Farrell called another assembly, subjecting us to more of his proselytizing as well as that of a number of handpicked speakers. Maria took them all on and eloquently defended the current curriculum, stating that Classical had stood for excellence for over 300 years and that its methods of teaching young people, if adhered to, would well prepare them for the future. Substantial support for Maria came from members of the Latin department, spearheaded by Fred Wright who argued that dropping Latin in the lower grades would sooner or later be reflected in lower SAT verbal scores.
Again, the proposal was defeated, but by a smaller majority. While the vote was taken by hand, Farrell stood in front of the assembly. Some teachers were afraid to be seen voting against him. Classics teacher Brenda Burke feigned illness, quickly fleeing the hall. When Maria observed her leaving, she quoted a favorite biblical passage, “Be ye hot or be ye cold, the lukewarm I spew forth from my mouth.”
Iris was breathing gently beside me. I looked at her beautiful, serene face and smiled: to be cold or lukewarm was foreign to her.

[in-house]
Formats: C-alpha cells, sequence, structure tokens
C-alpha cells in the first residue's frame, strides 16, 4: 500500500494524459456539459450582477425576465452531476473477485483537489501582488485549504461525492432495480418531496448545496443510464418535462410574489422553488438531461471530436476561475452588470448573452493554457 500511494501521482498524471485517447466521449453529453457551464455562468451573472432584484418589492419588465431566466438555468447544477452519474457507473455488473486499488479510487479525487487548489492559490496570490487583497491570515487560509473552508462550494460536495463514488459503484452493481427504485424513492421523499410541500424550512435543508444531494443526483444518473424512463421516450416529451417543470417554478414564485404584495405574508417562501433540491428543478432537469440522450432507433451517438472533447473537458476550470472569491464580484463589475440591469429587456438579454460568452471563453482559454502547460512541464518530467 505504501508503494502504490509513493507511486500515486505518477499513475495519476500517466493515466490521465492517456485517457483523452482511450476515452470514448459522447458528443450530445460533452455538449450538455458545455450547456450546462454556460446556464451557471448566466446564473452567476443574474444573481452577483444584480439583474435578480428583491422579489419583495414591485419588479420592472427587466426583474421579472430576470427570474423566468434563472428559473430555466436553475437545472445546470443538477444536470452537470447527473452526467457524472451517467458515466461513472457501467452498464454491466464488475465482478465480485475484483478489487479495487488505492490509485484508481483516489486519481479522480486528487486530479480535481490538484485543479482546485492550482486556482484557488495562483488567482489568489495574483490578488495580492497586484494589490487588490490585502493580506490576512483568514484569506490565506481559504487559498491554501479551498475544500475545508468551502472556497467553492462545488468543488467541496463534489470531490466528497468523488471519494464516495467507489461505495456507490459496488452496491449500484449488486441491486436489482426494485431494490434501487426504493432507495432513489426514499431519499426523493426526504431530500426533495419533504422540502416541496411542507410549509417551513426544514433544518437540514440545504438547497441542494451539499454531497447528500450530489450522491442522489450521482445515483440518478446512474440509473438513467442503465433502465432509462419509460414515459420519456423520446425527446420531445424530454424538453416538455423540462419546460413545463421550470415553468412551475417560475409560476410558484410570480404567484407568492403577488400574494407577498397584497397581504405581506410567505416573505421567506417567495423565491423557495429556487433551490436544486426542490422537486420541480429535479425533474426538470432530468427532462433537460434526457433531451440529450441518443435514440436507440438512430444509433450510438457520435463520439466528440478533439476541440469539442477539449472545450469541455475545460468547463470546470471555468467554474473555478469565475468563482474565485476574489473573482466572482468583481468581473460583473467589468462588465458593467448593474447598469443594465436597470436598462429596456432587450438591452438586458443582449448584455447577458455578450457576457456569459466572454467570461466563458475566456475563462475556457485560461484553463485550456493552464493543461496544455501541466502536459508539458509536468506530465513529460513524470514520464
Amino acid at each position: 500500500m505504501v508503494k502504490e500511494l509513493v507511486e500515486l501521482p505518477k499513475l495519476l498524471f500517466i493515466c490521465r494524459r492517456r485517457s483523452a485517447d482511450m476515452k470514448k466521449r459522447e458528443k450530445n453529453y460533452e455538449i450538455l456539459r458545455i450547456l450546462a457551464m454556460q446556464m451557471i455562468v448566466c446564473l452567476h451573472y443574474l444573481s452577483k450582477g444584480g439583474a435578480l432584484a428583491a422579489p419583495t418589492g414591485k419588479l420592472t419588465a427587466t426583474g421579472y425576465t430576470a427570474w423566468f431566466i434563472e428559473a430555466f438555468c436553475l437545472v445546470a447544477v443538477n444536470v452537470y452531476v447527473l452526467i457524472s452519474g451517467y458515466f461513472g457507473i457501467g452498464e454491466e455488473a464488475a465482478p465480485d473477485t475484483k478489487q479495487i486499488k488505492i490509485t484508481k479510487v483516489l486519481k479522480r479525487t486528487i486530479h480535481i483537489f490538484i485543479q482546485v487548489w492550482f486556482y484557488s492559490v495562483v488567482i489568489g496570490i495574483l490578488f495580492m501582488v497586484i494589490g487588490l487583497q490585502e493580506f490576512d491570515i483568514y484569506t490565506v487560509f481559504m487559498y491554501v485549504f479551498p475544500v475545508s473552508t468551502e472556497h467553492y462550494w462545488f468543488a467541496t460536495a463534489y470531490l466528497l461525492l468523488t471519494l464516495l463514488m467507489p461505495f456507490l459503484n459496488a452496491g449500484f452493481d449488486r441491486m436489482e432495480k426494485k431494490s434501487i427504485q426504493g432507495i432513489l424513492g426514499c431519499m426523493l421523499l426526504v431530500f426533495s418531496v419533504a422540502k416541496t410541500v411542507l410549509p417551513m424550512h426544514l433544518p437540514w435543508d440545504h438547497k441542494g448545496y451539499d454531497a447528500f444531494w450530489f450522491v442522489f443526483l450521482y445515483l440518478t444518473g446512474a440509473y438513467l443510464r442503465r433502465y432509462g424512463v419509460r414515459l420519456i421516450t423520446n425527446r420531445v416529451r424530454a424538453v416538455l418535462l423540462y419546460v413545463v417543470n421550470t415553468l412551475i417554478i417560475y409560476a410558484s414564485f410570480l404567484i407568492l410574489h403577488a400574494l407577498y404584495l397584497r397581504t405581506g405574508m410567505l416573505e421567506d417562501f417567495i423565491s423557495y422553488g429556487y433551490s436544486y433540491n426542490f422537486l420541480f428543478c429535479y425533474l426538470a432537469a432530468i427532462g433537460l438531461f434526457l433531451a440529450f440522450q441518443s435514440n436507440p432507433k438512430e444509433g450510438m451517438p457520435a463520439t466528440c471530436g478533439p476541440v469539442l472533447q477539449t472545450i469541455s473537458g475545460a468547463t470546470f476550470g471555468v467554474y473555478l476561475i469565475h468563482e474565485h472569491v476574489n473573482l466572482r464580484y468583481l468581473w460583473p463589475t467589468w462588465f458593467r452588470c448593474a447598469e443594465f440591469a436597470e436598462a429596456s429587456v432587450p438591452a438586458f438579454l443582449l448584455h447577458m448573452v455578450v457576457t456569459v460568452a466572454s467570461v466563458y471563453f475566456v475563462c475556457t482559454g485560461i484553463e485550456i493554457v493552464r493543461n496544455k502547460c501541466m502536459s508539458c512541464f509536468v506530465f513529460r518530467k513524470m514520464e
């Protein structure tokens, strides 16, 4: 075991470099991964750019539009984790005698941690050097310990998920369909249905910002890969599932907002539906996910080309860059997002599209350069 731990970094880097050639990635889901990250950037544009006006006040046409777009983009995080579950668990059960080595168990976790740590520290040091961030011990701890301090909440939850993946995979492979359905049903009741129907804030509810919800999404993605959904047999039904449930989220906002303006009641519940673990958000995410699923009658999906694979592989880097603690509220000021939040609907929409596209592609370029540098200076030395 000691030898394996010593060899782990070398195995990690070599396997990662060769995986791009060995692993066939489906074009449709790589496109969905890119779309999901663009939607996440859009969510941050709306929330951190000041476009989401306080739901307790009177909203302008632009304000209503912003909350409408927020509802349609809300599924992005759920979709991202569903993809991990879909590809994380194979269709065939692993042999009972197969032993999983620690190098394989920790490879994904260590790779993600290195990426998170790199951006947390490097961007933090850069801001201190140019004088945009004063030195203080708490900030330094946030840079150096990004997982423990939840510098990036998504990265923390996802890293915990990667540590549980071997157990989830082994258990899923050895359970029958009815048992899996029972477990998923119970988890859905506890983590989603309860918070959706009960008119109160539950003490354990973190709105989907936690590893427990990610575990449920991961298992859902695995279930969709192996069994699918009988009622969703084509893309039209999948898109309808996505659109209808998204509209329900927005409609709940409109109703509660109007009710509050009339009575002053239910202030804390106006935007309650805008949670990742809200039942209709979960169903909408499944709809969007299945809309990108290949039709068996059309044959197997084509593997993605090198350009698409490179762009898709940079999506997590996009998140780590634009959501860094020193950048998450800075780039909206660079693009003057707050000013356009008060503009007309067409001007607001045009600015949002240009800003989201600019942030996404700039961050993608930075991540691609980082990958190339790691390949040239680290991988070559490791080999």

ORIGINAL FICTION from HILOBROW: James Parker’s swearing-animal fable The Ballad of Cocky The Fox, published in limited-edition paperback by HiLoBooks in 2011; plus: a newsletter, The Sniffer, by Patrick Cates, and further stories: “The Cockarillion”) | Karinne Keithley Syers’s hollow-earth adventure Linda, published in limited-edition paperback in 2011; plus: ukulele music, and a “Floating Appendix”) | Matthew Battles’s stories “Gita Nova“, “Makes the Man,” “Imago,” “Camera Lucida,” “A Simple Message”, “Children of the Volcano”, “The Gnomon”, “Billable Memories”, “For Provisional Description of Superficial Features”, “The Dogs in the Trees”, “The Sovereignties of Invention”, and “Survivor: The Island of Dr. Moreau”; several of these appeared in the 2012 collection The Sovereignties of Invention, published by Red Lemonade | Robert Waldron’s high-school campus roman à clef The School on the Fens | Peggy Nelson’s “Mood Indigo“, “Top Kill Fail“, and “Mercerism” | Annalee Newitz’s “The Great Oxygen Race” | Joshua Glenn’s “The Lawless One”, and the mashup story “Zarathustra vs. Swamp Thing” | Adam McGovern and Paolo Leandri’s Idoru Jones comics | John Holbo’s “Sugarplum Squeampunk” | “Another Corporate Death” (1) and “Another Corporate Death” (2) by Mike Fleisch | Kathryn Kuitenbrouwer and Frank Fiorentino’s graphic novel “The Song of Otto” (excerpt) | “Manoj” and “Josh” by Vijay Balakrishnan | “Verge” by Chris Rossi, and his audio novel Low Priority Hero | EPIC WINS: THE ILIAD (1.408-415) by Flourish Klink | EPIC WINS: THE KALEVALA (3.1-278) by James Parker | EPIC WINS: THE ARGONAUTICA (2.815-834) by Joshua Glenn | EPIC WINS: THE ILIAD by Stephen Burt | EPIC WINS: THE MYTH OF THE ELK by Matthew Battles | EPIC WINS: GOTHAMIAD by Chad Parmenter | TROUBLED SUPERHUMAN CONTEST: Charles Pappas, “The Law” | CATASTROPHE CONTEST: Timothy Raymond, “Hem and the Flood” | TELEPATHY CONTEST: Rachel Ellis Adams, “Fatima, Can You Hear Me?” | OIL SPILL CONTEST: A.E. Smith, “Sound Thinking | LITTLE NEMO CAPTION CONTEST: Joe Lyons, “Necronomicon” | SPOOKY-KOOKY CONTEST: Tucker Cummings, “Well Marbled” | INVENT-A-HERO CONTEST: TG Gibbon, “The Firefly”